Mario Van Peebles wrote, produced, and stars in this western feature that attempts to forge a new frontier in the genre, but gets corralled by its own bland plot. The film premiered in 1997 on The Movie Channel and was subsequently released on home video in 1998, with promotional
materials dubbing it LOS LOCOS POSSE to create a tie between it and Van Peebles's 1993 theatrical feature POSSE.
In the Old West, cowboy Chance (Mario Van Peebles) is found tarred and feathered by an ill-tempered nun, Sister Drexel (Rusty Schwimmer), who is traveling with a band of mentally ill people whom she's transporting to a new mission. Believing him to be a fugitive, the group's aged Mother Superior
(Jean Speegle Howard) tells him he will be freed if he leads the group to a mission across the desert. But after she dies, Sister Drexel keeps Chance in shackles and forces him to navigate their path. Meanwhile, in the desert, Mexican bandits, led by Batista Manuel (Danny Trejo), conduct a violent
search for a whore named Allison (Melora Walters), who castrated Batista. Allison is now amongst the troupe traveling with Drexel.
Chance grudgingly leads the group until he manages an escape from Sister Drexel with Presidente (Rene Auberjonois), a idiot savant member of the group who has an uncanny knack for winning card games. Chance and Presidente go on to win a fortune at a gambling den, but soon find themselves back
under Drexel's thumb when she engages a squad of rangers to capture them. As the trip continues, they are attacked by two of Batista's men, who kill Drexel before Chance kills them. He tries to leave the group, but feels responsible for their safety. When they arrive at the mission, they find it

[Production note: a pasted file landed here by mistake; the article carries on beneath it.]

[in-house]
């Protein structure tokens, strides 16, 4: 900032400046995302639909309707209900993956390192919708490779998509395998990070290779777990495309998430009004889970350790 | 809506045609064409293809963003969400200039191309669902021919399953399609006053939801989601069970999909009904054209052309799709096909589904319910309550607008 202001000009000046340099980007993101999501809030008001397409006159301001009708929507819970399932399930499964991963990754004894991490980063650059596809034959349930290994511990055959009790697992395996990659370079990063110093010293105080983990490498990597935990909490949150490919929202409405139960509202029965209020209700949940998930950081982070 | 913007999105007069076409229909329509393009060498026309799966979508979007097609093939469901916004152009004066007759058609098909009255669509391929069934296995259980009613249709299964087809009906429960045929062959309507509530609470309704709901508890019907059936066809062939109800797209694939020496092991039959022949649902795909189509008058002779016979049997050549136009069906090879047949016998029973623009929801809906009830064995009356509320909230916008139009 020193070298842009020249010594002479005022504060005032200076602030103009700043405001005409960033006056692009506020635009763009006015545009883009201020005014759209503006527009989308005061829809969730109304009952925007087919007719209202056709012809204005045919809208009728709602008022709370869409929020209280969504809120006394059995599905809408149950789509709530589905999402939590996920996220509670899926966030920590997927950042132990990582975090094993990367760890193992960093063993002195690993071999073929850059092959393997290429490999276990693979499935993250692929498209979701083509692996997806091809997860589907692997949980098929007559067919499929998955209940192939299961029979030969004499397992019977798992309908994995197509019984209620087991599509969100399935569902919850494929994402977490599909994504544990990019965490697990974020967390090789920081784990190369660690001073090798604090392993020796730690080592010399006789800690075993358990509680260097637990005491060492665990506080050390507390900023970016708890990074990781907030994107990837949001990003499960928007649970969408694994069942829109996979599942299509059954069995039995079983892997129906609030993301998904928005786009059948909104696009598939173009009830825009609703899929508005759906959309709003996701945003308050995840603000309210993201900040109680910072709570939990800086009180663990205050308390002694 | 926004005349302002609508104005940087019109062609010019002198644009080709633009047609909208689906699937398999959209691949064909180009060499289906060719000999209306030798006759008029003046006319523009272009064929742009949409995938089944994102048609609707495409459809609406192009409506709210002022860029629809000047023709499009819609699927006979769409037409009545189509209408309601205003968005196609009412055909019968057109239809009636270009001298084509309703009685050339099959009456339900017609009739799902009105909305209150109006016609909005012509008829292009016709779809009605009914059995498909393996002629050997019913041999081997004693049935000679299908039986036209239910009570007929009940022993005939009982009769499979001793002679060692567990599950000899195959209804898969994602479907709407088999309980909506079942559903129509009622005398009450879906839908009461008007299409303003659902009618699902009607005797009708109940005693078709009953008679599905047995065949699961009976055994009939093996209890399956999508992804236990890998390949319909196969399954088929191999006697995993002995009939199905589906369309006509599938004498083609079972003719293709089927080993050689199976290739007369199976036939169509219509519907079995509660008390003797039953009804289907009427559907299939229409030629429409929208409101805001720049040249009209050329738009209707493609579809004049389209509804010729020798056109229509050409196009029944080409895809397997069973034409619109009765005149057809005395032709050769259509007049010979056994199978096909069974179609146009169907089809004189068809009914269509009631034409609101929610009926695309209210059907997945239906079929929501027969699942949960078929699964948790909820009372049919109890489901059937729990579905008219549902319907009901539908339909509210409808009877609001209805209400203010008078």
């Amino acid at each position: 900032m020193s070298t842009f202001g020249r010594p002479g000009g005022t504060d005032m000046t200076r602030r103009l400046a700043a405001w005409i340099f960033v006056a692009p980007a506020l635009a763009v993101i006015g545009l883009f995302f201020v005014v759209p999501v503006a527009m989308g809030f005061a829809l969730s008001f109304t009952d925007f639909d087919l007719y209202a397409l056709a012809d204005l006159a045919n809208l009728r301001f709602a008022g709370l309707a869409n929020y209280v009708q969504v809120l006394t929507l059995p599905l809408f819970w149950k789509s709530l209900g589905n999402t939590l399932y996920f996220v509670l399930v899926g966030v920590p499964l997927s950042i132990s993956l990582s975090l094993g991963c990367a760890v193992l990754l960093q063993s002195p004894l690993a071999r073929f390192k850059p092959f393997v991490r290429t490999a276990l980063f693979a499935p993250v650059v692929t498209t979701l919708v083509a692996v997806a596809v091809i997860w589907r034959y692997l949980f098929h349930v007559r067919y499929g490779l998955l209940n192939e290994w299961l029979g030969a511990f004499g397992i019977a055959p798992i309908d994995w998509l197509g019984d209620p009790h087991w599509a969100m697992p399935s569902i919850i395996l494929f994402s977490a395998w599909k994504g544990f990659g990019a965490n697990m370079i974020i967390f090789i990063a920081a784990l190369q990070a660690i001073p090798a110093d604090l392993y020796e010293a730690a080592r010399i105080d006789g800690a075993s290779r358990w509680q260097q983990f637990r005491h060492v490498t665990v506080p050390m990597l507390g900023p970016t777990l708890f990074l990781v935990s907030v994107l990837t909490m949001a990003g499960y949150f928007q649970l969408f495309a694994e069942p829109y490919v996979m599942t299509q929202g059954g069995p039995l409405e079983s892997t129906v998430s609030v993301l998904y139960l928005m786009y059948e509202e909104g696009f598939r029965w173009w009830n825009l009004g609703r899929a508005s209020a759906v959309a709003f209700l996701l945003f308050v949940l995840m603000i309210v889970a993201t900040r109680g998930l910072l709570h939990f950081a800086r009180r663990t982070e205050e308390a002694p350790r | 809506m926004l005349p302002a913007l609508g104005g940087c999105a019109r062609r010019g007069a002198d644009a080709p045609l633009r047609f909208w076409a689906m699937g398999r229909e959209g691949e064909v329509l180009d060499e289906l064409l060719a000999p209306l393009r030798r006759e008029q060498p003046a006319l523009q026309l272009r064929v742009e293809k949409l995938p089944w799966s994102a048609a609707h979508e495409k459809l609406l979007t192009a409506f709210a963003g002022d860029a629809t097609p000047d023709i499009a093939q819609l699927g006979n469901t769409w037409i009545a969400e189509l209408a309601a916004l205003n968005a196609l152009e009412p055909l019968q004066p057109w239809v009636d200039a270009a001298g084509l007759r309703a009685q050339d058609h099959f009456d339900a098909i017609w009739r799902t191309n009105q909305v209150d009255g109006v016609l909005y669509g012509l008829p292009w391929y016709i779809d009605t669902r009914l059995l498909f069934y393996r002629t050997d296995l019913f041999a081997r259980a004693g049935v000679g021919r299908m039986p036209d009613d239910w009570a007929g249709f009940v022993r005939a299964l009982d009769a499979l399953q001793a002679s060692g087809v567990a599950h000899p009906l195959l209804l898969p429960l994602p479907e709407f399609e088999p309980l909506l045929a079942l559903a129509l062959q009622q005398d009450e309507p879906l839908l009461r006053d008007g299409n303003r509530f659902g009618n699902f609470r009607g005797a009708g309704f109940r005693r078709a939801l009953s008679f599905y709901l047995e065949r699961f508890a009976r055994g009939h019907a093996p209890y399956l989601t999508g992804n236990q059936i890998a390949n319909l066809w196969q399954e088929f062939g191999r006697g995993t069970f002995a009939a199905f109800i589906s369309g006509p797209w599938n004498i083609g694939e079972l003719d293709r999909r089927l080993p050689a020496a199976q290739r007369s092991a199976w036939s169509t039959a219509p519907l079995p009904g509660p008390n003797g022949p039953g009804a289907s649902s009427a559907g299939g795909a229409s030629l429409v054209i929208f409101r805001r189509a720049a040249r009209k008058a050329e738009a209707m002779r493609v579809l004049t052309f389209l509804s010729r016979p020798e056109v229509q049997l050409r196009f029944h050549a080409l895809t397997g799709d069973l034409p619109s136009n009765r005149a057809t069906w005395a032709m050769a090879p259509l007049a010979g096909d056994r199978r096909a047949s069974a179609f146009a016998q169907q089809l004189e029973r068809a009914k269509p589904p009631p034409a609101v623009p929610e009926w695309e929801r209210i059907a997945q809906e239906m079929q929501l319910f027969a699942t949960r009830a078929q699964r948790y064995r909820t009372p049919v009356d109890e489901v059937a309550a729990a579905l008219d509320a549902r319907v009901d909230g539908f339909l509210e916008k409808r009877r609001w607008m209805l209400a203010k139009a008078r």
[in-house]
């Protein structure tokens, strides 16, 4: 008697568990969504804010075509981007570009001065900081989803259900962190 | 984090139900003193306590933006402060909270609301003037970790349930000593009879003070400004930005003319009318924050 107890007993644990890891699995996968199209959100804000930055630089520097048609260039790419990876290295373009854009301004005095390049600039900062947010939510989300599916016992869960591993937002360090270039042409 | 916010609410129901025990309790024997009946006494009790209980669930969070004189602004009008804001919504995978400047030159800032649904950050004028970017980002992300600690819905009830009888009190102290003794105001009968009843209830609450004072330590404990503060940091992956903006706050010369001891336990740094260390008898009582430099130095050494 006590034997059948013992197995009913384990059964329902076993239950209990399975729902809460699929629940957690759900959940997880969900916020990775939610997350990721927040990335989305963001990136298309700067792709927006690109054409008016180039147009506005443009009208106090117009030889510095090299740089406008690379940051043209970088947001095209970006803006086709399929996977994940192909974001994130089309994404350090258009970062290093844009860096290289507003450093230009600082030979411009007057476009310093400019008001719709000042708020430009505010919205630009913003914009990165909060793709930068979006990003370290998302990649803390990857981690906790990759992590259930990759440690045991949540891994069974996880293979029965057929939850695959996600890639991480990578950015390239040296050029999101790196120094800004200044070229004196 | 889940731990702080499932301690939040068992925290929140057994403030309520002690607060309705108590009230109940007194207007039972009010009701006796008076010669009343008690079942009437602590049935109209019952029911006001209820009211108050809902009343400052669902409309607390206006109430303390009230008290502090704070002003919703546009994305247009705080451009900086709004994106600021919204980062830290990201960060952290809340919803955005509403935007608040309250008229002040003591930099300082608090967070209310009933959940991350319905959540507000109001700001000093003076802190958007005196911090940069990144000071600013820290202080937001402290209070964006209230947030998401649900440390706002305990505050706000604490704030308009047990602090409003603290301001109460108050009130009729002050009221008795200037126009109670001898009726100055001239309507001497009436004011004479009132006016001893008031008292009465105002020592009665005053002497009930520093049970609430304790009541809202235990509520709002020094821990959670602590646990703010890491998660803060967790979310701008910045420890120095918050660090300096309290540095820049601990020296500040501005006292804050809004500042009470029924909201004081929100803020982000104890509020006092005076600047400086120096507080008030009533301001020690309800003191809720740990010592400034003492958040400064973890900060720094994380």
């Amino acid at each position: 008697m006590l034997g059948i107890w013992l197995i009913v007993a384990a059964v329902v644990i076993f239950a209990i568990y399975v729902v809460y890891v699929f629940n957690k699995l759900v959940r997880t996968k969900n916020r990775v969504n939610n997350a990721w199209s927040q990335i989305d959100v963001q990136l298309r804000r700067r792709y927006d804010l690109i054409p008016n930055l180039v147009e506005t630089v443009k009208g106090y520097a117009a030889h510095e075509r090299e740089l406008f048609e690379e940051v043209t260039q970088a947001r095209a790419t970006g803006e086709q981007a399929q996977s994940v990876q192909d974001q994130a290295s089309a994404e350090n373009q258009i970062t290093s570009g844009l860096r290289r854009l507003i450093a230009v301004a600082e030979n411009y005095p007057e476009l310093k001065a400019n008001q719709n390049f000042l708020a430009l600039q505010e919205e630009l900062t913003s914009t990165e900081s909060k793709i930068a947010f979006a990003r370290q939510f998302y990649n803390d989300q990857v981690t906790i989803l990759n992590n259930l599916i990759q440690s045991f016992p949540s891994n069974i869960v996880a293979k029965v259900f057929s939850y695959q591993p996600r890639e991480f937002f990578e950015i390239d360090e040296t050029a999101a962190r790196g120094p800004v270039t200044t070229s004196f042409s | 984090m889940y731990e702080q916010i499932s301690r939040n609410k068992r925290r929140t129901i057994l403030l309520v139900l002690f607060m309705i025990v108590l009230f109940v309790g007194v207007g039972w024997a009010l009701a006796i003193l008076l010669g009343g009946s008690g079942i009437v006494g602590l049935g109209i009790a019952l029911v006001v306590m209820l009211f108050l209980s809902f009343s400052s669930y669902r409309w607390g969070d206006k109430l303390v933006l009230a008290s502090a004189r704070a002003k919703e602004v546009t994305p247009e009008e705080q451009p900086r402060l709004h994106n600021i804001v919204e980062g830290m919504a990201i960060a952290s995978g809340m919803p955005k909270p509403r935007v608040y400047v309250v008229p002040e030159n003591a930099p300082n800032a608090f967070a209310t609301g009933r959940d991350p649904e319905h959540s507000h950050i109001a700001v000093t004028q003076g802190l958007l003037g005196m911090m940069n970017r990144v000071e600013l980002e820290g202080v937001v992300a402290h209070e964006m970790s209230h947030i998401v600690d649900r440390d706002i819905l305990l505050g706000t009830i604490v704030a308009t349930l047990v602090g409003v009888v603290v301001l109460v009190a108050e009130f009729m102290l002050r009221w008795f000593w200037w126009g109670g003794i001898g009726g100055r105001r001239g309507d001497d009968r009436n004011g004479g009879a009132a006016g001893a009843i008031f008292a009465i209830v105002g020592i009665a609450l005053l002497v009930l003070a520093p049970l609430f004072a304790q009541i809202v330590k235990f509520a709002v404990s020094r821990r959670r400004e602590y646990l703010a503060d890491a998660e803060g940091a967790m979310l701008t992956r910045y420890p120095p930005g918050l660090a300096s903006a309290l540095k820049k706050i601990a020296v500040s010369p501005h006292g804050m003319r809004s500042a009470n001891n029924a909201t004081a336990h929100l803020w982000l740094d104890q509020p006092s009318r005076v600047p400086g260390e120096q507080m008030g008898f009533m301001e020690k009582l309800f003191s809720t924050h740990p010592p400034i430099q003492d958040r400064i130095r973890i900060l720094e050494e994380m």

in ruins and are forced to go to the nearby town of Dead Man's Creek. The town is abandoned and the group discovers that Batista and his men are coming. In the ensuing gun battle, Presidente and Chance are wounded, but still manage to kill Batista's men. With Batista holding a gun on Allison,
Chance staggers out in the street and kills him.
LOS LOCOS is such a scattered affair that one wonders if the result would have been different had Van Peebles chosen to direct it (as he did with POSSE). Though generally entertaining, the film moves from scene to scene without really progressing. It introduces unnecessary characters like Chance's
ex-girlfriend Clara and his nemesis Deacon, only to then drop them. Some comical plot threads--Allison wants to become pregnant with Chance's child, Chance wants to get Presidente laid--dissipate the film's focus energy. And while Chance is the primary character, we learn virtually nothing about
Despite the evident problems with Van Peebles's script, director Jean-Marc Vallee captures the look and feel of the classic western. The cast does its best, with Rene Auberjonois and Tom Dorfmeister particularly good as two of the main "locos." Van Peebles contributes a solid lead, but he could
have been far more effective had his character been more adequately explored. (Profanity, violence, nudity.)
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